water use in the spokane area indirectly pulls from the river. Proper conservation, especially during is peak demand will ensure the flow of the Spokane River for generations to come.

What we do

Here in Spokane, when we use water, we pull from an underground source – the Spokane Valley Rathdrum Prairie (SVRP) aquifer. Our massive SVRP aquifer pours into the Spokane River, providing critical cool, clean water during periods of drought. In the drought year of 2015, the Department of Ecology studied the impact of the interconnectedness between the aquifer and the Spokane River. They documented the tangible effects of this interconnectedness: when water is drawn from the SVRP aquifer, the amount of water flowing in the Spokane River is decreased. The Spokane River more than a beautiful sight – it is a place of recreation, a natural habitat for many species of fish and invertebrates in our region, and a prominent symbol in Spokane’s cultural heritage. The more water Spokane takes from the aquifer, the more likely the recreation and ecology of river will be threatened. Therefore, the need to address water conservation in our city is vital for the future of our river, and all that it supports.

Check out the science from the 2015 drought here.

What’s needed

We ask the City of Spokane to continue to develop a comprehensive set of strategies to conserve water and reduce pumping - specifically in the critical low flow, summer seasons. Water used outside of the watershed will never return to the river. As the region grows, demand for water outside of the watershed such as in Medical Lake and Airway Heights increases, leading to “interties” between city water systems. The Spokane Riverkeeper advocated for this intertie agreement that took the river’s flow into account. The issue of water conservation is not new to the West, and, unsurprisingly, neither are the many solutions that cities and communities have derived to secure the future of water. Cities like Salt Lake City, UT, and Albuquerque, NM, have led the way in the West. And their primary tool: a comprehensive water conservation plan.

Spokane has been laggard to follow these cities, but now, after the support and advocacy of groups like Spokane Riverkeeper, is developing its first water conservation plan. This plan possesses the potential to guide Spokane’s water conservation policies and practices indefinitely.

Currently, the city is addressing water conservation primarily through modifications in public parks, and reduction of “system distribution loss” – in other words, fixing leaks in Spokane’s water pipes. A water conservation plan would be the next significant step to encourage a city-wide decrease in water consumption.

Formalize a comprehensive, performance based, water conservation plan that:

1. We ask that the City of Spokane continue developing a comprehensive set of strategies to conserve water and reduce pumping - specifically in the critical low flow, summer seasons.

a.      Enacts water conservation measures for city water use during the low flow critical seasons.  Specifically, address Spokane Parks and golf courses – set targets around the reduction of irrigated landscape acreage and water consumption at these facilities.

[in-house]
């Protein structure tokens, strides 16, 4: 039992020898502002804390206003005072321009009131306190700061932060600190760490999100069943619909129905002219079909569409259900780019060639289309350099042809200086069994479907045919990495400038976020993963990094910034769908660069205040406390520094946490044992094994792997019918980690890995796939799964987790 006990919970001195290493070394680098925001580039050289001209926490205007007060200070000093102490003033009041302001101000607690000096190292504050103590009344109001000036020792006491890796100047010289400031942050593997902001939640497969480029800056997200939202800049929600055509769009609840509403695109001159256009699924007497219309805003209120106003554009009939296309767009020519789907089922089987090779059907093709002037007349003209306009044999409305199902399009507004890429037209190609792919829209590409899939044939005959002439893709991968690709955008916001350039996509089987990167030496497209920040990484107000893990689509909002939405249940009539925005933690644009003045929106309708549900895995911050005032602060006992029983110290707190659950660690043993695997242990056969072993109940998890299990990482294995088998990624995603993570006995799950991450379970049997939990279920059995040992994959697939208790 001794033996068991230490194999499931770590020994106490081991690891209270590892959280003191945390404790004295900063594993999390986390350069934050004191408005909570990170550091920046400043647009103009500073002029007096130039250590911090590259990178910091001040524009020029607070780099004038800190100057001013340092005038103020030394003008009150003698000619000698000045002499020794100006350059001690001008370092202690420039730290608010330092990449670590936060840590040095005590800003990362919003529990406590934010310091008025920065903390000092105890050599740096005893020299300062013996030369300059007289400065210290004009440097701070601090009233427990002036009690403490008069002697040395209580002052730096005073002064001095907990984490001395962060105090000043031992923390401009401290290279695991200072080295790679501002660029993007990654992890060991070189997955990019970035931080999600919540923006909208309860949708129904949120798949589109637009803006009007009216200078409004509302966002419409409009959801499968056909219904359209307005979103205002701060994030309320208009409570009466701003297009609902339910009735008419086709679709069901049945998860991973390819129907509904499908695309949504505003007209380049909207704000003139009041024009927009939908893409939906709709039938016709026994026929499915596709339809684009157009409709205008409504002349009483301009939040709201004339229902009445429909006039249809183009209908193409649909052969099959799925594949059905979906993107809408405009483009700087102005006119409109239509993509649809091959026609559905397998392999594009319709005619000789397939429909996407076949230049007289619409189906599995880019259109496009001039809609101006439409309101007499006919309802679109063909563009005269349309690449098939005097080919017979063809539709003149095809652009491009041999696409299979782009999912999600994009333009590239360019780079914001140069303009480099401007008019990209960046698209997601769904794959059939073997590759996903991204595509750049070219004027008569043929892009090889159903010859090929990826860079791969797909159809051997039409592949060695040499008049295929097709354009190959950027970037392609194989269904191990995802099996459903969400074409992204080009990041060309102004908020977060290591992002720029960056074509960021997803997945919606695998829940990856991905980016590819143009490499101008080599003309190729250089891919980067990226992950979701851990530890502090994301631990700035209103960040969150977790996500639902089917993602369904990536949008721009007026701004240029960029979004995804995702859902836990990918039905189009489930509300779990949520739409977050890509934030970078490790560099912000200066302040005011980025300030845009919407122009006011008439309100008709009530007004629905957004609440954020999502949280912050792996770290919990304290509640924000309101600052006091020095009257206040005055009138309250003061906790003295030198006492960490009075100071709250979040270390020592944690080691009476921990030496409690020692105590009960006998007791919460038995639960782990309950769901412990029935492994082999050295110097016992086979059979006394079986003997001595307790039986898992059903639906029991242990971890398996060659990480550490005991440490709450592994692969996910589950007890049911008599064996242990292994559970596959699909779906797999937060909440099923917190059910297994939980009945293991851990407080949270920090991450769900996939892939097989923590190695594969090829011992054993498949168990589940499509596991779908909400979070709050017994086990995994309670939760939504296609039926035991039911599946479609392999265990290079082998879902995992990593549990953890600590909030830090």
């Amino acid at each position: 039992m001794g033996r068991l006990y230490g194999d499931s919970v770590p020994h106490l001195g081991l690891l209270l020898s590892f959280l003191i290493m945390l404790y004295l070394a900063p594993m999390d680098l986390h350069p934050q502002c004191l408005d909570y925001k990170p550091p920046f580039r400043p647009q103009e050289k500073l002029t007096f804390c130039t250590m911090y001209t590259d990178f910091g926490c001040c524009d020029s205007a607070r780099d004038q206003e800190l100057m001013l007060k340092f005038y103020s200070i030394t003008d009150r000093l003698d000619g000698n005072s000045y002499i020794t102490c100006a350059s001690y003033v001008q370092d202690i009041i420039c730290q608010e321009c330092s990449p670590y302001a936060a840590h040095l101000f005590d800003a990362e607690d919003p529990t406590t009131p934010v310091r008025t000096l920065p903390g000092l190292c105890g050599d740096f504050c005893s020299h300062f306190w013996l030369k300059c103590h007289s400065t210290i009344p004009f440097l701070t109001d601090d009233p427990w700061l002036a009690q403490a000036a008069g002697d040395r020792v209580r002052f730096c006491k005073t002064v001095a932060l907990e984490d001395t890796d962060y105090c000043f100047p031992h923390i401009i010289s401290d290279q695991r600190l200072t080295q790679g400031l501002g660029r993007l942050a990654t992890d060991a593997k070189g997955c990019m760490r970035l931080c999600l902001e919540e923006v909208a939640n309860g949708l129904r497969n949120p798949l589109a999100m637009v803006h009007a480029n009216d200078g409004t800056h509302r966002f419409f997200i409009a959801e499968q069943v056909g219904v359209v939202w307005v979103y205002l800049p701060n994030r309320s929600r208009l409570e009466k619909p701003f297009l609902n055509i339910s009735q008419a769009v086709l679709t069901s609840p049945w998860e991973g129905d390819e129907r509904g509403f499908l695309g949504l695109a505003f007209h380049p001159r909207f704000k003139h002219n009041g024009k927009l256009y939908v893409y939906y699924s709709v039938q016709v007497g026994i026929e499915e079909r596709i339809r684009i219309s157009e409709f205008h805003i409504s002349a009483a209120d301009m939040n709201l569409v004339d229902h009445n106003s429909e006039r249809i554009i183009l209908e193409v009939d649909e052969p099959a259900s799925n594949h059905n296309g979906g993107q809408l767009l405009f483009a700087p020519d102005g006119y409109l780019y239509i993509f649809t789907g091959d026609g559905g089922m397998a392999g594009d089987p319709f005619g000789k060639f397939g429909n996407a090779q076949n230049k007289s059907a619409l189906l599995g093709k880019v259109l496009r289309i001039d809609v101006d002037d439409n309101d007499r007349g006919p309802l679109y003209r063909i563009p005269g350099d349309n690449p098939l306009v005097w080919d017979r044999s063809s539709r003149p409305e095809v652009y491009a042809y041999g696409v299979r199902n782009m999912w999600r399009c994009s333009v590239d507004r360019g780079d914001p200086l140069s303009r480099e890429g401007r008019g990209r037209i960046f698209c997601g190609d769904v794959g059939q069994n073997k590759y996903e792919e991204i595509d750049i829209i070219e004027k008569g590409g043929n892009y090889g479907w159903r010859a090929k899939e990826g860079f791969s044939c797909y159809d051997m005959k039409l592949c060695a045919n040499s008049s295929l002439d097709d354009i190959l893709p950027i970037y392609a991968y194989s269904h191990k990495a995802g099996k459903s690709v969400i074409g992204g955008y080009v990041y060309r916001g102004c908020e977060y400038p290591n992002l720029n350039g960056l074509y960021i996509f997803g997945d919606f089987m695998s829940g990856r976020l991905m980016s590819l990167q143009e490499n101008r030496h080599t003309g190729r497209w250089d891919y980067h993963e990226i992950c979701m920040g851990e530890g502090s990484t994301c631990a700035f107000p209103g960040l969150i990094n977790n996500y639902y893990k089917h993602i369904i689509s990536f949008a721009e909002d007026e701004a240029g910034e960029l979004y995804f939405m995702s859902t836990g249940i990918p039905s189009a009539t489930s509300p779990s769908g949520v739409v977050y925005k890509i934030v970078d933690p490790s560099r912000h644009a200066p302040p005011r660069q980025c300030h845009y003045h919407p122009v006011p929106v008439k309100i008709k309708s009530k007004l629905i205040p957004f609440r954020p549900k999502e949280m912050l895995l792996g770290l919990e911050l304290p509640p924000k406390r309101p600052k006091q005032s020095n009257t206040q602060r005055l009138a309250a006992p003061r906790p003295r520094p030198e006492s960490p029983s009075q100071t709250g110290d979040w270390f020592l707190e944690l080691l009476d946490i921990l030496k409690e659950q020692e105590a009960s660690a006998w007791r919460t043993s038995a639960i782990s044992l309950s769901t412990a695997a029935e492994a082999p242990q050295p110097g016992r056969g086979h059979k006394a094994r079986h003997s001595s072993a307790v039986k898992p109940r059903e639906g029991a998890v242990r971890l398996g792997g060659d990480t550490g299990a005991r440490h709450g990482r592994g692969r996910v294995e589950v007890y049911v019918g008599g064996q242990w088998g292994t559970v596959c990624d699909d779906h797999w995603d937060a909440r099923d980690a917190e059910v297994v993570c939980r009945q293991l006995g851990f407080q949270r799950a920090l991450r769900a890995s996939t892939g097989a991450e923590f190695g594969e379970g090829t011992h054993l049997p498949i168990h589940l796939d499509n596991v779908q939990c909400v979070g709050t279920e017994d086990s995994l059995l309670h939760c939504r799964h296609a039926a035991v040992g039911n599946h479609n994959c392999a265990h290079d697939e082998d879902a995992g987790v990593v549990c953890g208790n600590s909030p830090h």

b.      Engage with the sustainability programs at local universities and school districts where irrigation of grounds is common - develop water reduction goals during critical seasons.

c.       Suspended and/or renegotiate water sales agreements to include conditions that require specific conservation plans and measures as well as instream flow protections for the Spokane River.

d.      Find and reduce daily peak usage, reduce seasonal peak usage by identifying and addressing water use of the top ten percent of outdoor water users during the summer critical season.

 i.      Create the ability for the public to audit their own outside water use. Provide incentives for auditing and addressing household water use during the summer season

e.      Build on the ideas coming out of organizations like the Spokane Aquifer Joint Board. Enact ordnances that require codes and standards for irrigation systems in Spokane. Professional standards for the design and installment will increase efficiency.

f.        Connect water consumption and river flows to river health in the messaging of “Slow the Flow” campaign.

g.      Continue to enact all aspects of the Spokane sustainability plan.

 

2.      Reduce the Water Retail Service Area for the City of Spokane.  Exclude regions of Spokane County that are out of our basin or currently lack water infrastructure – draw it closer to actual city limits.

 

3.      Develop a set of policies that guarantee the benefits of water conservation are dedicated to augmenting and ensuring healthy river flows. 

One way forward would be to develop and enact by city ordinance, an in-stream flow guideline to inform municipal water consumption and sales.  Instream flow guidelines would be insurance that in those situations when the natural hydrograph does not provide enough water from Idaho and the SVRP aquifer, we are acting as good stewards of our own behavior and providing conservation dividends back to river flows.    The idea is that when the river drops below this a predetermined floor or base flow, seasonal water consumption measures are taken.